Foraging ecology, fluctuating food availability and energetics of wintering brent geese

Authors


  • Editor: Andrew Kitchener

Correspondence
R. W. Elwood, School of Biological Sciences, Ecology and Evolutionary Biology, Medical Biology Centre, Queen's University, Belfast, UK.
Email: r.elwood@qub.ac.uk

Abstract

Changing energy requirements and dramatic shifts in food availability are major factors driving behaviour and distribution of herbivores. We investigate this in wintering East Canadian High Arctic light-bellied brent geese Branta bernicla hrota in Northern Ireland. They followed a sequential pattern of habitat use, feeding on intertidal Zostera spp. in autumn and early winter before moving to predominantly saltmarsh and farmland in late winter and early spring. Night-time feeding occurred throughout and made a considerable contribution to the birds' daily energy budget, at times accounting for >50% of energy intake. Nocturnal feeding, however, is limited to the intertidal, possibly because of predation risk on terrestrial habitat, and increases with moonlight. The amount of Zostera spp., declined dramatically after the arrival of birds, predominantly, but not entirely, due to consumption by the birds. Birds gained fat reserves in the first 2 months but then this was dramatically lost as their major food source collapsed and their daily energy intake declined. Single birds consistently fared worse than paired birds and pairs with juveniles fared better than those without suggesting a benefit of having a family to compete for food. Many birds leave the Lough at this time of reduced Zostera spp. for other sea inlets in Ireland but some remain. Body condition of the latter gradually improved in early spring and reflected a heavy reliance on terrestrial habitats, particularly farmland, to meet the birds' daily energy requirements. However, even in the period immediately before migration to the breeding ground, the birds did not regain the amount of abdominal fatness observed in November. The dramatic changes in available food and requirements of the birds drive the major changes seen in foraging behaviour as the birds evade starvation in the wintering period.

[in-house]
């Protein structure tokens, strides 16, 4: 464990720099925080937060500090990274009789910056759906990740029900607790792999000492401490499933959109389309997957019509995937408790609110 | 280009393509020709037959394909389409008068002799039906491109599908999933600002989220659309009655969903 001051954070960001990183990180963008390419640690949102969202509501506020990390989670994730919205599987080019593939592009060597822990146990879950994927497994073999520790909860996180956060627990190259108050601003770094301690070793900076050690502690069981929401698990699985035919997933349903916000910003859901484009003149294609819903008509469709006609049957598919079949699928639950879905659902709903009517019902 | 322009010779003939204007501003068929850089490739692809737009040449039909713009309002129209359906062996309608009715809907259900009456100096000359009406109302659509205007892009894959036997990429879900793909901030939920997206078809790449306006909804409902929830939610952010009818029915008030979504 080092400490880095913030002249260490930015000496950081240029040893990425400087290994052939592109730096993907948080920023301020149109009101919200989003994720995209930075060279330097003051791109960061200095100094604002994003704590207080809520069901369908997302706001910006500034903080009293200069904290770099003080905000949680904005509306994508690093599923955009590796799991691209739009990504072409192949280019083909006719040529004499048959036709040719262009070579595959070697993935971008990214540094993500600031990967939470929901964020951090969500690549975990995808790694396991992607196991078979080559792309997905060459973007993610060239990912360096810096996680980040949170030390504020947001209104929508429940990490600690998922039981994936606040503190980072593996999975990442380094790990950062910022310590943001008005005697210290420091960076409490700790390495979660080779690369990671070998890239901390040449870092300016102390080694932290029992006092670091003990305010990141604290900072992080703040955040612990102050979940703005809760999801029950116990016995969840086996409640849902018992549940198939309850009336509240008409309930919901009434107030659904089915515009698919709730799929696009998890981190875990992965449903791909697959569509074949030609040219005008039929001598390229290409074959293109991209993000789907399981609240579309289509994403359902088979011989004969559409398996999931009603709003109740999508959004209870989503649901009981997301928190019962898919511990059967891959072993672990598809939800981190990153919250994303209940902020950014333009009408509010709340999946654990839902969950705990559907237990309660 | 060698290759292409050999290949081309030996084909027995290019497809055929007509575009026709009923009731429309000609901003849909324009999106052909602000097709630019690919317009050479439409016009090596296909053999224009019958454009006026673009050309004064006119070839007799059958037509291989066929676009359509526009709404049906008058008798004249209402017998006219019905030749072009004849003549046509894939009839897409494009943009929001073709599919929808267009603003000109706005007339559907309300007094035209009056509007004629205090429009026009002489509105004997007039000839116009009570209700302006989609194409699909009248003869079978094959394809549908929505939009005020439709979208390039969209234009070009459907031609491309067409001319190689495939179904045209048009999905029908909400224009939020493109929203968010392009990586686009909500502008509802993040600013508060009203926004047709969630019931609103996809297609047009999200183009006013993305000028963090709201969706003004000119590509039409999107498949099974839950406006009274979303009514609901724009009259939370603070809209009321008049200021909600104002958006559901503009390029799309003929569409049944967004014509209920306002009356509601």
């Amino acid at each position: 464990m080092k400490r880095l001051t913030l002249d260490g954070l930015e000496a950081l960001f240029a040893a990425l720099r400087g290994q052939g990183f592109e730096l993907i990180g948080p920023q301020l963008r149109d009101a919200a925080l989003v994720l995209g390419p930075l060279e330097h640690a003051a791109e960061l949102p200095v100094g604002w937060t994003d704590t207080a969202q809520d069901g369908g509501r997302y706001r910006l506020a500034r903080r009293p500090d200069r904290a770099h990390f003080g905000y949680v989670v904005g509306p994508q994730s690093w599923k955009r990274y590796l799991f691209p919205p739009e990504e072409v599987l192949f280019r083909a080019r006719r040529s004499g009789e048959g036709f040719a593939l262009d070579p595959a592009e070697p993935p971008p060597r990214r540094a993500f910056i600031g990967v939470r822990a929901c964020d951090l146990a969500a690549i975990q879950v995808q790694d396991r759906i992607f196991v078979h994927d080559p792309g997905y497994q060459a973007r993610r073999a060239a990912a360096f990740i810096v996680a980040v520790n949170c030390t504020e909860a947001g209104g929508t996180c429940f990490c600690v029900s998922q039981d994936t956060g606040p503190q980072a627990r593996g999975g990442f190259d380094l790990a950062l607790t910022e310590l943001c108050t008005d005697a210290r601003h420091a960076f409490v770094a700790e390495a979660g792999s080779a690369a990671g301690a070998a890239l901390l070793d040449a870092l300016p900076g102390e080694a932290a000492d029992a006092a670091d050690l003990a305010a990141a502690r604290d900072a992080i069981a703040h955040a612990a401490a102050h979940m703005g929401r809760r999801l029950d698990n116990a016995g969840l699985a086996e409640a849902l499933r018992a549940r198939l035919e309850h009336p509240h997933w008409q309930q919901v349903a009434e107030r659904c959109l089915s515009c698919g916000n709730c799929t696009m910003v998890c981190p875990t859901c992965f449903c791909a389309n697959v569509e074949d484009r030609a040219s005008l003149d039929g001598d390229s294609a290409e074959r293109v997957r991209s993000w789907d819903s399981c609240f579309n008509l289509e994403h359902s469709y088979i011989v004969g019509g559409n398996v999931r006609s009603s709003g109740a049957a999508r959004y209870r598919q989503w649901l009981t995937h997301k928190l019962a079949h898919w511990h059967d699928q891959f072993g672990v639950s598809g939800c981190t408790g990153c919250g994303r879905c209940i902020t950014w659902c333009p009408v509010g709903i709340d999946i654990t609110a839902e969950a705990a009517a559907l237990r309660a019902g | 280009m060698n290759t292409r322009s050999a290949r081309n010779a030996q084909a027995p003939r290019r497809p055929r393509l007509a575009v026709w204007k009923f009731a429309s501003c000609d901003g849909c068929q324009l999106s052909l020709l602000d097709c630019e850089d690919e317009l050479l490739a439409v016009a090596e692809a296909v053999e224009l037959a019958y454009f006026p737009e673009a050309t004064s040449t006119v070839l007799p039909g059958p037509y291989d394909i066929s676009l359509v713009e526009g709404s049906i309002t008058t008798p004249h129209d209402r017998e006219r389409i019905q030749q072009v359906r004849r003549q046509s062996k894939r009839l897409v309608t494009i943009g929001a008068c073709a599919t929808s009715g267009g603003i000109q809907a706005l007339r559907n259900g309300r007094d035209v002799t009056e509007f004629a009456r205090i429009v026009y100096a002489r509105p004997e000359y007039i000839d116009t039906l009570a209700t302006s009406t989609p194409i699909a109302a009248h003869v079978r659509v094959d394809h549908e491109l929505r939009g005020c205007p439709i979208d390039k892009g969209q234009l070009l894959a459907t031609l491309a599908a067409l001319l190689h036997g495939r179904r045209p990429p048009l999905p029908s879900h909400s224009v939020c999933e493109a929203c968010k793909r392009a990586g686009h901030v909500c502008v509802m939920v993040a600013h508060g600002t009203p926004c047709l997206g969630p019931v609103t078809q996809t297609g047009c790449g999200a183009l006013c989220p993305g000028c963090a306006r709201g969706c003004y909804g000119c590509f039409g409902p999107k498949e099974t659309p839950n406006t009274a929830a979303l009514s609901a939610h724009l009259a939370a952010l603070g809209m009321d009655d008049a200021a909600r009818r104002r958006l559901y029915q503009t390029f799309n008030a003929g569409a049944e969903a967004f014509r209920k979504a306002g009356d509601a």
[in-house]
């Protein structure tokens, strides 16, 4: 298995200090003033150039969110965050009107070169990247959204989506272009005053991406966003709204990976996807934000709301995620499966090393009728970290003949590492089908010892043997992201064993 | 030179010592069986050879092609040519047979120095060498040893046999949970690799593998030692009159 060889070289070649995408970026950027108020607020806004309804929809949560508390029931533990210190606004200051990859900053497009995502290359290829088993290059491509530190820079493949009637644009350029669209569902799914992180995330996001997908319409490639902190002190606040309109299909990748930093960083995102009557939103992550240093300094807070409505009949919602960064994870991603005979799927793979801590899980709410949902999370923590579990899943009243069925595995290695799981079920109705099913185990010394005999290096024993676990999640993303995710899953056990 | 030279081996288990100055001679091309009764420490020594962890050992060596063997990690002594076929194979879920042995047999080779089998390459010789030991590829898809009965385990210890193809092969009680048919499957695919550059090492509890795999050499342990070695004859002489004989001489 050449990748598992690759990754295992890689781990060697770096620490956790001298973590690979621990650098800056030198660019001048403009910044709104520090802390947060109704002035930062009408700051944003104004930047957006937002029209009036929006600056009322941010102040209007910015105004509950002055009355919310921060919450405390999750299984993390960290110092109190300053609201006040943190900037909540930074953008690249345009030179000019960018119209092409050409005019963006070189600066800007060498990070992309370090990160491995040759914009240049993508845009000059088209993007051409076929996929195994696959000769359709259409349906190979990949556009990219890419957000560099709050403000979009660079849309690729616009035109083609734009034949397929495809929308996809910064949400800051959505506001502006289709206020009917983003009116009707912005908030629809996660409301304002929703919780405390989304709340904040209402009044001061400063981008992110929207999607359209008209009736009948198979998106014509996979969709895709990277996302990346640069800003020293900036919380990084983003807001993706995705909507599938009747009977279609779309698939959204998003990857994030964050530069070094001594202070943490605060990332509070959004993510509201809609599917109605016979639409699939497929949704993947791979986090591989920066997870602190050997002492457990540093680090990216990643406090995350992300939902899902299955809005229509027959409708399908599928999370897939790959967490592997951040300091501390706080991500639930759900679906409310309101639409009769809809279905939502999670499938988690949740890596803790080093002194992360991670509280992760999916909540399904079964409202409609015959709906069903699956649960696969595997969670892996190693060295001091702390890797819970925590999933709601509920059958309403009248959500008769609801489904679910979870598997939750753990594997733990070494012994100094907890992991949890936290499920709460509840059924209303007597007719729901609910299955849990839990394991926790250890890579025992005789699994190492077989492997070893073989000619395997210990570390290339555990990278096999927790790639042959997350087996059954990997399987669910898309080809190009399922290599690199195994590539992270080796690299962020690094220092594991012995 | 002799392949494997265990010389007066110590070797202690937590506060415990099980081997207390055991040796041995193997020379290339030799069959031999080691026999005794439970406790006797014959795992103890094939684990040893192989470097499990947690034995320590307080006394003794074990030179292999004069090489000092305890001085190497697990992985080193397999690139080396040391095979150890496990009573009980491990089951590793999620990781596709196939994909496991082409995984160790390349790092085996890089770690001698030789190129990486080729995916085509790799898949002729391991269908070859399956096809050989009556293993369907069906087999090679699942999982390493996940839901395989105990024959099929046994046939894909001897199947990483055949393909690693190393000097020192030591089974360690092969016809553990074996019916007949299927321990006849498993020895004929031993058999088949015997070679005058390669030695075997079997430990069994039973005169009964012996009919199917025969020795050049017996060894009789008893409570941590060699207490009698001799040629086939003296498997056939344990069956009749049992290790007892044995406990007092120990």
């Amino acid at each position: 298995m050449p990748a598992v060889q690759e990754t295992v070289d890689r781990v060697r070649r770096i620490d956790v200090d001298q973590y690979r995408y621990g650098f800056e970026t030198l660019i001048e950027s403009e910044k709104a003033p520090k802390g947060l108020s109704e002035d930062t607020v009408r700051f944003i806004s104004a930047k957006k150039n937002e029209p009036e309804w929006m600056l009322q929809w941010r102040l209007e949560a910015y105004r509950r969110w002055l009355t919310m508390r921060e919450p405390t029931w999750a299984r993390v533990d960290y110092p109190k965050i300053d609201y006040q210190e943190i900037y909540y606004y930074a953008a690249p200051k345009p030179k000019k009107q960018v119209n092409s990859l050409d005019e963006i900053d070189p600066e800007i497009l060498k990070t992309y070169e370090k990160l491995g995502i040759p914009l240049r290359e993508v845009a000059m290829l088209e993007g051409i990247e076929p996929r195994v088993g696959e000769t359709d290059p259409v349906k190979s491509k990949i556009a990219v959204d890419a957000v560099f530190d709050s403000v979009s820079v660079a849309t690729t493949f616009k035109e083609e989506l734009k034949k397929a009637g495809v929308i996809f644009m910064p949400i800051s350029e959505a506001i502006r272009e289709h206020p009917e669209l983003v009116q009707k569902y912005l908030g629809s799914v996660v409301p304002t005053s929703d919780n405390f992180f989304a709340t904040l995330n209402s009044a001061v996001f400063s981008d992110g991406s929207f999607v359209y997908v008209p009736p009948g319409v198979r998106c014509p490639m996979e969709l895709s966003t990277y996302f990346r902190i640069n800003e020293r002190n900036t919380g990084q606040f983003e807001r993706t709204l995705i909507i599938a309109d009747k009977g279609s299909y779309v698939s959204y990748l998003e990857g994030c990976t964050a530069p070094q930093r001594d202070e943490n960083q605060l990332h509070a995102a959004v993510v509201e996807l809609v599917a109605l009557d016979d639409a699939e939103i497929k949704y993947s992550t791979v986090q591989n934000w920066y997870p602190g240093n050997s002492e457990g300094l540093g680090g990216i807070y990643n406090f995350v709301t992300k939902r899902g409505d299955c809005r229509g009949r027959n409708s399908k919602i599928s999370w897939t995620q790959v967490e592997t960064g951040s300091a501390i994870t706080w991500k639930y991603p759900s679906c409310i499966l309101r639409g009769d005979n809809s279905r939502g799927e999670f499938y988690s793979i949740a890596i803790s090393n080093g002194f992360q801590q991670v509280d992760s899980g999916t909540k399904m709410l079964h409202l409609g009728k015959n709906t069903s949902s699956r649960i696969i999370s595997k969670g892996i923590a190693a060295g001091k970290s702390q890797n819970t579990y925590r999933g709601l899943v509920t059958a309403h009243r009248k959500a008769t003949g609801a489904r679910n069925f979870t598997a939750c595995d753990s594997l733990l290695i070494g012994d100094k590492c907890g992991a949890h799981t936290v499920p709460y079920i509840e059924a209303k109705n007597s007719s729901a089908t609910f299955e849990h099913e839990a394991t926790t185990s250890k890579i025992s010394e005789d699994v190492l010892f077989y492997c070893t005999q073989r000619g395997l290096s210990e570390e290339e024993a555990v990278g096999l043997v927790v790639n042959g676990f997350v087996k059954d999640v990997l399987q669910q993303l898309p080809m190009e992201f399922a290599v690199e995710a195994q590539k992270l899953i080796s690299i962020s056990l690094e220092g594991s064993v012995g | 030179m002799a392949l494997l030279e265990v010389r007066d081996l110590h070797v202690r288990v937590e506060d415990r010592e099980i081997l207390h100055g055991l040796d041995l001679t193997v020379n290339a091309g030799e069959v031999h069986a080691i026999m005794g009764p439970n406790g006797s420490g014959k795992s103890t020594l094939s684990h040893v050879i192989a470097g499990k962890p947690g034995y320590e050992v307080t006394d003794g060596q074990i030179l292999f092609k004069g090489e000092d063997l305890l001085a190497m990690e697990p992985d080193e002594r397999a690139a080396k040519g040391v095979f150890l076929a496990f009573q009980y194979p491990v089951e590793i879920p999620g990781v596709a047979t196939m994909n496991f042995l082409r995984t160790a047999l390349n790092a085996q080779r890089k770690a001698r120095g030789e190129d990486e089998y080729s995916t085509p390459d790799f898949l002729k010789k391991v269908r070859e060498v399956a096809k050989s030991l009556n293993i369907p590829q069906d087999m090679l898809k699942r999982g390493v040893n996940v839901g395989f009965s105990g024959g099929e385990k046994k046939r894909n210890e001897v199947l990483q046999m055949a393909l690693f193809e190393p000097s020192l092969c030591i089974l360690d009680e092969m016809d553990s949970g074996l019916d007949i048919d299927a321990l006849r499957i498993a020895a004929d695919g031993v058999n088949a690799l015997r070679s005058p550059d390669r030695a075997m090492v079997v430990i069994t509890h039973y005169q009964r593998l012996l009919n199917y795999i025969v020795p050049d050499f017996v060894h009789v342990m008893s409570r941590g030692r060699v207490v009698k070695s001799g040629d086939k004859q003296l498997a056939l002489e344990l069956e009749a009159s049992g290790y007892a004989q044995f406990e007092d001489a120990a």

Ancillary